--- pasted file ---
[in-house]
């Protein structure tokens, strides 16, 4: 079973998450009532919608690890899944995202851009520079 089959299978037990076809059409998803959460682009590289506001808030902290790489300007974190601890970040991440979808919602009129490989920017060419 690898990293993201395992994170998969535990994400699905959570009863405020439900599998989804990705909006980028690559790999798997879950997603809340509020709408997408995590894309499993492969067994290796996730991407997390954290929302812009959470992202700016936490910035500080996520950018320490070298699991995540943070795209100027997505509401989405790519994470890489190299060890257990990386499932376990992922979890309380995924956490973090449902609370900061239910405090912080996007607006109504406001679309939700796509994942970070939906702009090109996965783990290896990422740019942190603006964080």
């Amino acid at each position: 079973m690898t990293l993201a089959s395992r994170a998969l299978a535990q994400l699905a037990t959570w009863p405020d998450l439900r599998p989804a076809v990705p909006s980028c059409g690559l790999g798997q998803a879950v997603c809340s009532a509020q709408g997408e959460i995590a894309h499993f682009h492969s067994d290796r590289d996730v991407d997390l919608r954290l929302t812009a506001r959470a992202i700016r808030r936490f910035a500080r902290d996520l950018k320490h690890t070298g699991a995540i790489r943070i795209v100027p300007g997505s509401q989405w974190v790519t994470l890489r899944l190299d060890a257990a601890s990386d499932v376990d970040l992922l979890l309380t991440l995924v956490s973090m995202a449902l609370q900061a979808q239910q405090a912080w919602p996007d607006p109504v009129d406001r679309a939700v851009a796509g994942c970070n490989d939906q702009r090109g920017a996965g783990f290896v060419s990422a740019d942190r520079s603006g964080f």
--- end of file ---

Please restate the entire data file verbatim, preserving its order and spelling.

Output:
[in-house]
């Protein structure tokens, strides 16, 4: 079973998450009532919608690890899944995202851009520079 089959299978037990076809059409998803959460682009590289506001808030902290790489300007974190601890970040991440979808919602009129490989920017060419 690898990293993201395992994170998969535990994400699905959570009863405020439900599998989804990705909006980028690559790999798997879950997603809340509020709408997408995590894309499993492969067994290796996730991407997390954290929302812009959470992202700016936490910035500080996520950018320490070298699991995540943070795209100027997505509401989405790519994470890489190299060890257990990386499932376990992922979890309380995924956490973090449902609370900061239910405090912080996007607006109504406001679309939700796509994942970070939906702009090109996965783990290896990422740019942190603006964080």
């Amino acid at each position: 079973m690898t990293l993201a089959s395992r994170a998969l299978a535990q994400l699905a037990t959570w009863p405020d998450l439900r599998p989804a076809v990705p909006s980028c059409g690559l790999g798997q998803a879950v997603c809340s009532a509020q709408g997408e959460i995590a894309h499993f682009h492969s067994d290796r590289d996730v991407d997390l919608r954290l929302t812009a506001r959470a992202i700016r808030r936490f910035a500080r902290d996520l950018k320490h690890t070298g699991a995540i790489r943070i795209v100027p300007g997505s509401q989405w974190v790519t994470l890489r899944l190299d060890a257990a601890s990386d499932v376990d970040l992922l979890l309380t991440l995924v956490s973090m995202a449902l609370q900061a979808q239910q405090a912080w919602p996007d607006p109504v009129d406001r679309a939700v851009a796509g994942c970070n490989d939906q702009r090109g920017a996965g783990f290896v060419s990422a740019d942190r520079s603006g964080f």